"That's not very enthusey. Unless"--and her whole face brightened--"you mean what you call your reading-chair. It threw me on to the floor and knelt on me only yesterday; and I know Aunt Anne----"
"Enid," I said sternly, "that's not the point."
"I was afraid not."
"The thing is, one must be in the swim. Everybody is offering things right and left now. Look at SUTHERLAND, DERBY--even LLOYD GEORGE."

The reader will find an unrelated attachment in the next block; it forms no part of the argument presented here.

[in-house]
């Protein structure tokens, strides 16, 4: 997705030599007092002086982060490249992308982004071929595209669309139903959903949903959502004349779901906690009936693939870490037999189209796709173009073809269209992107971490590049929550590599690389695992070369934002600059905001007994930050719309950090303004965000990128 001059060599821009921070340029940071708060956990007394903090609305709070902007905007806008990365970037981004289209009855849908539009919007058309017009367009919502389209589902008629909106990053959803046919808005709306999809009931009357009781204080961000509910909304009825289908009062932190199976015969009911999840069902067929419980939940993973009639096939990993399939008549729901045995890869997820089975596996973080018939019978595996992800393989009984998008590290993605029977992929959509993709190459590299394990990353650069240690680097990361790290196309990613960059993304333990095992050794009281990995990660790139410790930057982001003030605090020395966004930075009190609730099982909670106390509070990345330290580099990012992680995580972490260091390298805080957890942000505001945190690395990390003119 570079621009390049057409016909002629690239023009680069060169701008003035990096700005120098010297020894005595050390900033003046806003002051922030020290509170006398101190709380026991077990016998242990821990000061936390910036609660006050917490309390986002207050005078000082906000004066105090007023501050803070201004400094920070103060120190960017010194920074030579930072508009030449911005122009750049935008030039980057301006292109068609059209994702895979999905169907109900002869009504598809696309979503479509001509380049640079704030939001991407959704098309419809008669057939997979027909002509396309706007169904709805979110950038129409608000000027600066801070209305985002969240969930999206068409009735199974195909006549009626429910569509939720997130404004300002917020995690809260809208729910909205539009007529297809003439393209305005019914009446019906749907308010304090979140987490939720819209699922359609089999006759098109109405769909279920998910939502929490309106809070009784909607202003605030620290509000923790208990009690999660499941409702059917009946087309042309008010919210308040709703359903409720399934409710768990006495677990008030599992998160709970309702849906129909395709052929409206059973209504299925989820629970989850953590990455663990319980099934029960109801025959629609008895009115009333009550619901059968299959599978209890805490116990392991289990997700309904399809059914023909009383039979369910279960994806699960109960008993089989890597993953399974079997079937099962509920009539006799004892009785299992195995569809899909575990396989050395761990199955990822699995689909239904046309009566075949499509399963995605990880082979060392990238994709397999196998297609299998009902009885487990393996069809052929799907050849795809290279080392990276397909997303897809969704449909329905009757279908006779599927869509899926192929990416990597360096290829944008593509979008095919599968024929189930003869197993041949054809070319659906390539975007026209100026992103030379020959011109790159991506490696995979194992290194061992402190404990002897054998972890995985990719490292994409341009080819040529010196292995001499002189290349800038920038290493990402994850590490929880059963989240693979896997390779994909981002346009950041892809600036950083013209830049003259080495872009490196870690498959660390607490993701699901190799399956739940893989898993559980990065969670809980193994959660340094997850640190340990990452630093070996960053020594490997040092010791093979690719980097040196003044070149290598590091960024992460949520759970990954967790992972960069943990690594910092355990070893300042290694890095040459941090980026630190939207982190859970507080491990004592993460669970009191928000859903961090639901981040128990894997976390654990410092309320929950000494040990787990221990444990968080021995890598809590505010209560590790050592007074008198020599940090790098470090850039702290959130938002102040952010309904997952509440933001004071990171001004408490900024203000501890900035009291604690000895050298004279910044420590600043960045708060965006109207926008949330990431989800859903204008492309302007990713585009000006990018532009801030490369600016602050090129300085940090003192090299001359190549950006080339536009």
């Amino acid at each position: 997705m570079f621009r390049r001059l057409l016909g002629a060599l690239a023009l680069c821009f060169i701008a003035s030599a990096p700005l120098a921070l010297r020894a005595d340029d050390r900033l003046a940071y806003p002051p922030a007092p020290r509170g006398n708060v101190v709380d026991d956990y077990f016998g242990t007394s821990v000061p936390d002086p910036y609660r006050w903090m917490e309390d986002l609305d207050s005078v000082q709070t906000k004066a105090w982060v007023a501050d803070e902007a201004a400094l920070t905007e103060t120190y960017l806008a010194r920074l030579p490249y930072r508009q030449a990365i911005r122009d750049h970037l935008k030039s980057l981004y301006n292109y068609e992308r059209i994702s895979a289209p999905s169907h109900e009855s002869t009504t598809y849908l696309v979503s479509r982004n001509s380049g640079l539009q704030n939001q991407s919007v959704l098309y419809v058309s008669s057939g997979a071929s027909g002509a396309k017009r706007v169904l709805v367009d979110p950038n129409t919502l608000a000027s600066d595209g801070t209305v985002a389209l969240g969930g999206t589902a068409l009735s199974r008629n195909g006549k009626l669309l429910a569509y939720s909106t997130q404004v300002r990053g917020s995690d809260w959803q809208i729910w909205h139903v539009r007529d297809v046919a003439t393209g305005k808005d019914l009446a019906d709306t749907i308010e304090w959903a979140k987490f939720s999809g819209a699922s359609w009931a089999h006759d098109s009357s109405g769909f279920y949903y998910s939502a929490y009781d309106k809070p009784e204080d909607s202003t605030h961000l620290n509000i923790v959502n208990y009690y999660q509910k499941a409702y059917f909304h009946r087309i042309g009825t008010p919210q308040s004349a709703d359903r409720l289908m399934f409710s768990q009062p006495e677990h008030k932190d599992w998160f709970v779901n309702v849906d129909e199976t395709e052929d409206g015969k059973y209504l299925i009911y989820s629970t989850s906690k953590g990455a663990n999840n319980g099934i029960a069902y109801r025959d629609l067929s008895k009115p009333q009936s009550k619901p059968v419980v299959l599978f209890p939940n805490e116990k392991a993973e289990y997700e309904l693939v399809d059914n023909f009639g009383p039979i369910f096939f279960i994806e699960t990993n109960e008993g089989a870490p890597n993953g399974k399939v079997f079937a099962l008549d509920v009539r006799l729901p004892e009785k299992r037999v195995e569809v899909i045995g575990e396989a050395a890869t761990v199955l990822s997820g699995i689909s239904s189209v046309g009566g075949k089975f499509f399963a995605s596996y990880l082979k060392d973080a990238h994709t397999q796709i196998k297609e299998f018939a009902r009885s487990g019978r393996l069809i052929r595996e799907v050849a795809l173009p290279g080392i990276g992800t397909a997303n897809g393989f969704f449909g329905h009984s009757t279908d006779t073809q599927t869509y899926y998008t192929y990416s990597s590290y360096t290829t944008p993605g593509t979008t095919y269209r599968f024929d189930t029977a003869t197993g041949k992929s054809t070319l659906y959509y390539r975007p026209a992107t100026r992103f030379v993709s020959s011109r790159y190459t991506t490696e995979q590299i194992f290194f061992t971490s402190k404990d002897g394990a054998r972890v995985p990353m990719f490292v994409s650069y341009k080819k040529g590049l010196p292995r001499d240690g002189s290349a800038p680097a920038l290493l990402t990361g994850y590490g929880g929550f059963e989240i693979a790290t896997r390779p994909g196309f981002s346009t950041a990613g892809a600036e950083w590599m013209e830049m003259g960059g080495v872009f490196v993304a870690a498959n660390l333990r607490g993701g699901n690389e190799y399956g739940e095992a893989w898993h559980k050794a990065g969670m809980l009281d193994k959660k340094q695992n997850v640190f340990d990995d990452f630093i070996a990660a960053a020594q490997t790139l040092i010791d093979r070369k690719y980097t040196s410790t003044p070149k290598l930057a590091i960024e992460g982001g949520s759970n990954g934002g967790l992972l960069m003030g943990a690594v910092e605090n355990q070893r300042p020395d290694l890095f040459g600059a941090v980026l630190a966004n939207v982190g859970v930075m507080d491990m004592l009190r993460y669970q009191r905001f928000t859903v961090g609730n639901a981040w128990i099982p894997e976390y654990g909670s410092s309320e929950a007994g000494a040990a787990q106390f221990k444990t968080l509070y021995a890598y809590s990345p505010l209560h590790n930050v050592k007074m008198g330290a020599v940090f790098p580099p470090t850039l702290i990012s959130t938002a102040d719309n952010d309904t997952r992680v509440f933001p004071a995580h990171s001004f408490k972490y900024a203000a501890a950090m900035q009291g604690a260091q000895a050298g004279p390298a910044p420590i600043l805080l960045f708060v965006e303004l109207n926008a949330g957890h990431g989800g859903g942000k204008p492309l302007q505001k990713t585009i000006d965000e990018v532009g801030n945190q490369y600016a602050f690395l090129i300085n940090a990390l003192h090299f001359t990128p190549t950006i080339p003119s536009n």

"I didn't know they were friends of yours."
"Not exactly; but----"
"Then why so familiar?"
"My dear," I explained, "that is the point. Once get your name in the papers at the end of a two-column letter and you are the friend of all the world--it gives one an entrée to the castle of the Duke and the cottage of the crofter."
"Even before you've written it?"
"I have written it!"
"Oh, how splendid! Where?"
"In here," I said, tapping the best bit of my head.
"Oh, that!" And then, pensi